Kareena Kapoor has entered her fortieth year, and continues to look like a million bucks. I find myself marvelling at how fast time has flown but, amazingly, in 2020, the actress celebrates 20 years in films (her debut film as a leading lady, Refugee, was released in 2000)...and she does so with style.
After a career dip in the middle of the last decade when one saw her making questionable choices such as her decorative rolesin hero-oriented fare like Singham 2 and Bajrangi Bhaijaan, Kareena has now bounced back big.
Her last two ventures, Veere Di Wedding (2018) and Good Newwz (2019), have not only been box office bonanzas but they also featured the actress in meaty, crowd-pleasing roles. From almost Write-off to Right on!
I just saw the recently released Good Newwz, in which Kareena plays a mother-to-be who finds that her husband is not the father of her baby due to a fertility clinic mix-up. It’s a rich premise for jokes as well as emotional turmoil and I thought Kareena navigated both extremes with practised ease.
The actress delivers her monologue about the trials and tribulations of pregnancy being worth the ultimate joy of holding a baby in her hands with a fervour that feels genuine.
Good Newwz brought to my mind Kareena’s unique feat — the actress has successfully trashed the age-old taboo that actresses in their thirties who are mothers in real life cannot have sustained successful careers as romantic leading ladies too.
Kareena married Saif Ali Khan in a much-publicised wedding in 2012 and she became mother to Taimur in 2016. Her son has since maintained a constant presence in the public consciousness thanks to his becoming a paparazzi favourite even as Kareena’s career has simultaneously scaled new heights.
In several ways, Kareena’s journey is reminiscent to that of her famous mother-in-law — veteran actress Sharmila Tagore. Sharmila too shattered the hard carapace of several stereotypes in her heydays in the ’60s and ’70s.
After she married the Nawab of Pataudi at the young age of 24, she featured in the biggest hit of her career, the 1969 blockbuster Aradhana, in which she played both lover and mother to nascent superstar Rajesh Khanna who had a double role.
Interestingly, after son Saif was born in 1970, Sharmila resumed work and her famous pairing with Khanna gained steam even further with popular films such as Amar Prem (1971) and Daag (1973). She had a heavy workload and went on to deliver memorable films such as Hrishikesh Mukherji’s Chupke Chupke (1975) and Gulzar’s Mausam (1975) for which she won the National Award for Best Actress.
Notably, after marriage and motherhood, Sharmila continued to play glamorous roles...do marvel at her tiny waistline in the Aa Gale Lag Jaa (1973) song Waada karo nahin chhodoge tum mera saath, which incidentally was shot at the skating rink in my school while we kids watched goggle-eyed after classes.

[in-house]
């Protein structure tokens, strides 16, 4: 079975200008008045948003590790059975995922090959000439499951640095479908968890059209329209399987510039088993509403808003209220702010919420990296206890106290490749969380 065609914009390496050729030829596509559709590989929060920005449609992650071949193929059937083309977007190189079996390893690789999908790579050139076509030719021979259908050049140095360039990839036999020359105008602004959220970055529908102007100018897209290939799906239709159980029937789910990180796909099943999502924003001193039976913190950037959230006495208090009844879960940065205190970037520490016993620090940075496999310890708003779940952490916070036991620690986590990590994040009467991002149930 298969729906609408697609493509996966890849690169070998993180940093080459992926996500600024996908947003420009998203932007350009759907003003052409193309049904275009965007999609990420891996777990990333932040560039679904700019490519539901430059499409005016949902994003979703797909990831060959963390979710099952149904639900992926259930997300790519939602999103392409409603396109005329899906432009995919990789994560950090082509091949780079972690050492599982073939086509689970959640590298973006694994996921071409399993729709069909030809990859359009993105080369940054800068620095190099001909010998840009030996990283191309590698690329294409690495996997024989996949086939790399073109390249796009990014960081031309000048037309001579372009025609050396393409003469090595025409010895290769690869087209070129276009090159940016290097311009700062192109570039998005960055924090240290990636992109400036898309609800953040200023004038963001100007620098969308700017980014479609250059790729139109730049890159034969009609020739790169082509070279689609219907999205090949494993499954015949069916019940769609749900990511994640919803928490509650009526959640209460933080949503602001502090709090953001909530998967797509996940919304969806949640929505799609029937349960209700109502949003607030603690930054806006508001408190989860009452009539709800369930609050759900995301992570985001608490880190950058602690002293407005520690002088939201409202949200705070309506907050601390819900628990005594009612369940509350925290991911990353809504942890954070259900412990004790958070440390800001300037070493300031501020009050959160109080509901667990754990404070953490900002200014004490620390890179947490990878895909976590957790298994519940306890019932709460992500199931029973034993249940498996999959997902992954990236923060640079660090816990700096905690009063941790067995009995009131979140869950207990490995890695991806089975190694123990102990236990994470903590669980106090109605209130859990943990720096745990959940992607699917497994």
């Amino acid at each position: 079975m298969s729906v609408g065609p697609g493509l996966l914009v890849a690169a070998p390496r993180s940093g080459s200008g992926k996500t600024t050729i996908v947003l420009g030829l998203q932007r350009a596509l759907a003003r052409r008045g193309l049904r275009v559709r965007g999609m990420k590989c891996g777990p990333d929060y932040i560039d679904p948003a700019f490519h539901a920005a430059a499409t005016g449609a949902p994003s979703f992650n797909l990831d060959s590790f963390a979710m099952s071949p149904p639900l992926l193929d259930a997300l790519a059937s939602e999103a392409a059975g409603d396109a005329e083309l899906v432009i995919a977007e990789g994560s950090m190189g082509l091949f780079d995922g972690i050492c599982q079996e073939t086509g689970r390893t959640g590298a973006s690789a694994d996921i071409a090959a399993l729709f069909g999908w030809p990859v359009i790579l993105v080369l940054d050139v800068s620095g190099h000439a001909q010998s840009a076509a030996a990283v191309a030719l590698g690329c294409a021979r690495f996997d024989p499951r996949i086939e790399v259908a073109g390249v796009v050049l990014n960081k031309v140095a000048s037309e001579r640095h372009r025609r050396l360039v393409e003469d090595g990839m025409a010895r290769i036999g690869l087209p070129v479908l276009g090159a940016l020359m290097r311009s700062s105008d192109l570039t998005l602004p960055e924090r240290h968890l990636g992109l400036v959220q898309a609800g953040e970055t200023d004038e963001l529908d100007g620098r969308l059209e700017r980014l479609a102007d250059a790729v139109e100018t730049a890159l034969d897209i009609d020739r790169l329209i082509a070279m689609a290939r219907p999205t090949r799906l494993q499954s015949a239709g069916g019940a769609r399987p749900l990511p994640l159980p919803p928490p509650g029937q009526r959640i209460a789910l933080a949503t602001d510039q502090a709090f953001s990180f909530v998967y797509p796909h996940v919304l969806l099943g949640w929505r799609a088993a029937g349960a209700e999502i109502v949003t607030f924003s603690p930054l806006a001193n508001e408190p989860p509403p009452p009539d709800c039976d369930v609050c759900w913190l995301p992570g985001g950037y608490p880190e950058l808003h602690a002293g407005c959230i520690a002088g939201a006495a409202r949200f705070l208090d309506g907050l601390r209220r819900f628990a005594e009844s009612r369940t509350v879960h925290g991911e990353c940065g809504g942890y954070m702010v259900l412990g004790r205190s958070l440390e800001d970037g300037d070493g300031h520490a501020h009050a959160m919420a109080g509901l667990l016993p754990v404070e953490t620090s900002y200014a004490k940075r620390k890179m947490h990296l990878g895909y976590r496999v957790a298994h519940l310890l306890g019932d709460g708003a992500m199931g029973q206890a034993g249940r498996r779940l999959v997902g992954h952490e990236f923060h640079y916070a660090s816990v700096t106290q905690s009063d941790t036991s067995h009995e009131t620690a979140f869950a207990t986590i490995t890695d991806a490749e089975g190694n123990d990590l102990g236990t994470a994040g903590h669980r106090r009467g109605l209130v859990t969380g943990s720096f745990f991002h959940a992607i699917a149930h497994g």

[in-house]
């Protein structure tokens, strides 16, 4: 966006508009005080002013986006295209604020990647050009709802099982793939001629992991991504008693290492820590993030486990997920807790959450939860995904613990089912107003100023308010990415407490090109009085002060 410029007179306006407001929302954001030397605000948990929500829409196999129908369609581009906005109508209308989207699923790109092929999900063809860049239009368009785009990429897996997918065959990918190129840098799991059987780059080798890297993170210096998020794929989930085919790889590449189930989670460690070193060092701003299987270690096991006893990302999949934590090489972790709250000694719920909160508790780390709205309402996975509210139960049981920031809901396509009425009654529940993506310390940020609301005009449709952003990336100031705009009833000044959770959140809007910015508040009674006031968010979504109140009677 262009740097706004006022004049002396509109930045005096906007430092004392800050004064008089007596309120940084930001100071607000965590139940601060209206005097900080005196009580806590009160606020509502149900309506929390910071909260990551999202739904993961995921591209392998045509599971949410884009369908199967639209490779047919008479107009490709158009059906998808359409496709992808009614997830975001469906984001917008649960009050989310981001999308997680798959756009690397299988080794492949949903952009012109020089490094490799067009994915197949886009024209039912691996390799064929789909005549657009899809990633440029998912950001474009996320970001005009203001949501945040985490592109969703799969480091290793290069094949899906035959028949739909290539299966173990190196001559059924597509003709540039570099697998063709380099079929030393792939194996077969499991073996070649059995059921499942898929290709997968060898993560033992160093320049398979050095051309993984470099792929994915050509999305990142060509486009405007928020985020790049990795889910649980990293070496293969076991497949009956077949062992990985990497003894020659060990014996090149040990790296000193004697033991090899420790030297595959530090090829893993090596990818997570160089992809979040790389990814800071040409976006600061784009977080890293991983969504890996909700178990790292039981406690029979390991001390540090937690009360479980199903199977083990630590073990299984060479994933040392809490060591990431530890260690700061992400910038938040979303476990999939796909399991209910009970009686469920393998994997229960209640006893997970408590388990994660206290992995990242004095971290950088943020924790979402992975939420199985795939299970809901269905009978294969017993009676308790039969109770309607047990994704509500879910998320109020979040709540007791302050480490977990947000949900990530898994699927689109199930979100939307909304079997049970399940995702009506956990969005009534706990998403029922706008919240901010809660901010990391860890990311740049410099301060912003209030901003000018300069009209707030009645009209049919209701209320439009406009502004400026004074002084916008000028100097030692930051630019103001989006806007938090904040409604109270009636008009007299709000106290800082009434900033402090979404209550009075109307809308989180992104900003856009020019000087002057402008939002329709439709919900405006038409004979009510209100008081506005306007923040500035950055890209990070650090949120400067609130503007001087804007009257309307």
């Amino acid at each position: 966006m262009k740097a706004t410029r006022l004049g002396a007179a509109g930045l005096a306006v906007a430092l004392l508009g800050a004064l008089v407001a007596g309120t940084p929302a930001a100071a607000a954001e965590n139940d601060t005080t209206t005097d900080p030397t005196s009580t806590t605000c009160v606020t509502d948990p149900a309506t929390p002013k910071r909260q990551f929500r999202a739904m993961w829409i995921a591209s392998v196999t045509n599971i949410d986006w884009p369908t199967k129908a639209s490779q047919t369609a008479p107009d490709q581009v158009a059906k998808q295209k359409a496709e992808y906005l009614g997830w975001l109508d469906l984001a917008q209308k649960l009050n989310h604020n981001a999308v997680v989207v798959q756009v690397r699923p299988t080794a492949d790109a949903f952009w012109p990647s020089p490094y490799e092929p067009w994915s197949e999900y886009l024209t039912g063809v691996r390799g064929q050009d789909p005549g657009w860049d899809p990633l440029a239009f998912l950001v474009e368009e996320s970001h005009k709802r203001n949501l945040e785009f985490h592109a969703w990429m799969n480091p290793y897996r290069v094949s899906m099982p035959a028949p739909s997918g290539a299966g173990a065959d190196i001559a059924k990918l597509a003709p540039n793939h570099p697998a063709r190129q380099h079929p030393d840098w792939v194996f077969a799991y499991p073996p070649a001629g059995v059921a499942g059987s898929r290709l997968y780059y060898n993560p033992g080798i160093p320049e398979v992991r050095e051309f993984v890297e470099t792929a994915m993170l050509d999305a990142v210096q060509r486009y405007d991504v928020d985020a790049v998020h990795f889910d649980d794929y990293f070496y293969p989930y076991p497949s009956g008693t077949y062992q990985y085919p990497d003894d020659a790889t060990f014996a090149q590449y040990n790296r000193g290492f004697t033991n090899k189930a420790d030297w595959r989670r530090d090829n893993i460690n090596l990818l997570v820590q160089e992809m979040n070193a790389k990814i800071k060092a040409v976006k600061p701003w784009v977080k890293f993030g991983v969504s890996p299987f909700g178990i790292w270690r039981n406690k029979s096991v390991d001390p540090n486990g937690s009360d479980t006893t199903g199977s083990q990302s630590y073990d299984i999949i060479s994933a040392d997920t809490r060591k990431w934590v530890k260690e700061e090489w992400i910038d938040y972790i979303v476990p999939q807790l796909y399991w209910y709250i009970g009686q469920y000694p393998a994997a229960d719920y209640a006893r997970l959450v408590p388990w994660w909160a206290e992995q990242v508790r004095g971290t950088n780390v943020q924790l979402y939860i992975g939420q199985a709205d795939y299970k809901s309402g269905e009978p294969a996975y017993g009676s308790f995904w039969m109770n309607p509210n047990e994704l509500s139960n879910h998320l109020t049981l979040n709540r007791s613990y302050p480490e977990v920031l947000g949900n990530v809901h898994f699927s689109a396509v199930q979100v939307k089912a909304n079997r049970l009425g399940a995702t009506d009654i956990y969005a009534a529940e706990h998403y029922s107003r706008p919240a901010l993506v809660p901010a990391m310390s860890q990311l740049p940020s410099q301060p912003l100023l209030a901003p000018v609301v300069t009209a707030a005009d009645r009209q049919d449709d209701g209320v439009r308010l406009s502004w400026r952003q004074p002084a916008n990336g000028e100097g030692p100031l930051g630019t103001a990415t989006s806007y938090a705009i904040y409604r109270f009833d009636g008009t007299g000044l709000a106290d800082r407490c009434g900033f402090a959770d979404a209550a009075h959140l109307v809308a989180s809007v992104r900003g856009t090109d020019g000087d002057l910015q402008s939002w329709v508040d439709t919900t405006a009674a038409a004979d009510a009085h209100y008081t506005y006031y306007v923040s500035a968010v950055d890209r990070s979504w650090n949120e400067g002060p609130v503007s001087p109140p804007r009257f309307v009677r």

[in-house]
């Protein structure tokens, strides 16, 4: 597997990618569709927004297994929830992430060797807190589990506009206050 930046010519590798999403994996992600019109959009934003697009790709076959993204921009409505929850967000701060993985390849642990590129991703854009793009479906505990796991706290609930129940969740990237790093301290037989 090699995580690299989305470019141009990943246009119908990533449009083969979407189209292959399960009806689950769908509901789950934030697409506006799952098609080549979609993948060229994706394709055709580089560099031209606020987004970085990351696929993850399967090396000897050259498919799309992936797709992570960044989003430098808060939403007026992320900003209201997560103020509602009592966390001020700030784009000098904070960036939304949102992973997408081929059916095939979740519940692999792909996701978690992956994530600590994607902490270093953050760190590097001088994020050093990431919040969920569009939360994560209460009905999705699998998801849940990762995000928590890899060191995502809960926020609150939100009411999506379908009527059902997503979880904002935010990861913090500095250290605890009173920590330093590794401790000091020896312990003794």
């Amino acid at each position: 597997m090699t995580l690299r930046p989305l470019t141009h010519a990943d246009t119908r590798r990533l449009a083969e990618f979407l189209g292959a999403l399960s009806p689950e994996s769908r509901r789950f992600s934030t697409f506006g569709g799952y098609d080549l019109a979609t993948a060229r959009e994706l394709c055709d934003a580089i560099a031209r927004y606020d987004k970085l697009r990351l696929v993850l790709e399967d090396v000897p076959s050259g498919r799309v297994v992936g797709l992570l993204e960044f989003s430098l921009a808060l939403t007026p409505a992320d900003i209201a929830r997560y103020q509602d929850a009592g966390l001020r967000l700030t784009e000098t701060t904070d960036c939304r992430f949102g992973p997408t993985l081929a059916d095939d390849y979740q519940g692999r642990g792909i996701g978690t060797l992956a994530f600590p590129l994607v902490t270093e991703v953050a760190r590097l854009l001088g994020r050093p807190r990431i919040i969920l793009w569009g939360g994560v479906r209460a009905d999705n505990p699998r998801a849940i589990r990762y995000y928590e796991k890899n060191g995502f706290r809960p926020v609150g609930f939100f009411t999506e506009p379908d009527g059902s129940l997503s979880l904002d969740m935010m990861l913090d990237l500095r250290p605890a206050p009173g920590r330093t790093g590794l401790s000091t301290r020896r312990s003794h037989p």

Both Kareena and Sharmila began their Hindi film careers with ingenue roles in mainstream films at the age of 20. Though Refugee did not work, Kareena shot to the top as the stylish Poo in Karan Johar’s Kabhi Khushi Kabhie Gham (2001), which established her as the epitome of aspirational glamour in a newly liberalised India. Sharmila started off in Hindi films with breezy Shammi Kapoor musicals like Kashmir Ki Kali (1964) and An Evening In Paris (1967).
Despite having her roots in Bengali cinema courtesy classics like Devi and Apur Sansar with the venerable Satyajit Ray, Sharmila was not really seen as an actress in Hindi films, especially after An Evening In Paris, which projected her as a sex kitten in a swimsuit.
The senior actress swore to prove her credentials and did so spectacularly with Aradhana which bagged her the Best Actress Award. Kareena’s breakthrough film was her role as the pert but conflicted Geet in Jab We Met (2007) which fetched her the Best Actress award from Filmfare.
Where Sharmila and Kareena’s careers diverged was in their mid-thirties. The senior actress cut down on her film assignments after the birth of her two daughters, and anyway the more mainstream offers seemed to have slowed to a trickle in the male-dominated Seventies.
Over the next two decades, she was offered the occasional substantial role as in Dooriyan, Namkeen, Sunny, New Delhi Times, Mississippi Masala and Shubho Mahurat.
It’s indicative of the changed times we live in now that Kareena is thriving at the threshold of her 40s. She has major productions lined up for release like the Aamir Khan starrer Lal Singh Chaddha, Angrezi Medium and the Karan Johar directed multi-starrer Takhht.
Both Sharmila and Kareena have pushed the envelope and expanded the scope for women in the cinematic workplace. I wonder what the next generation will accomplish.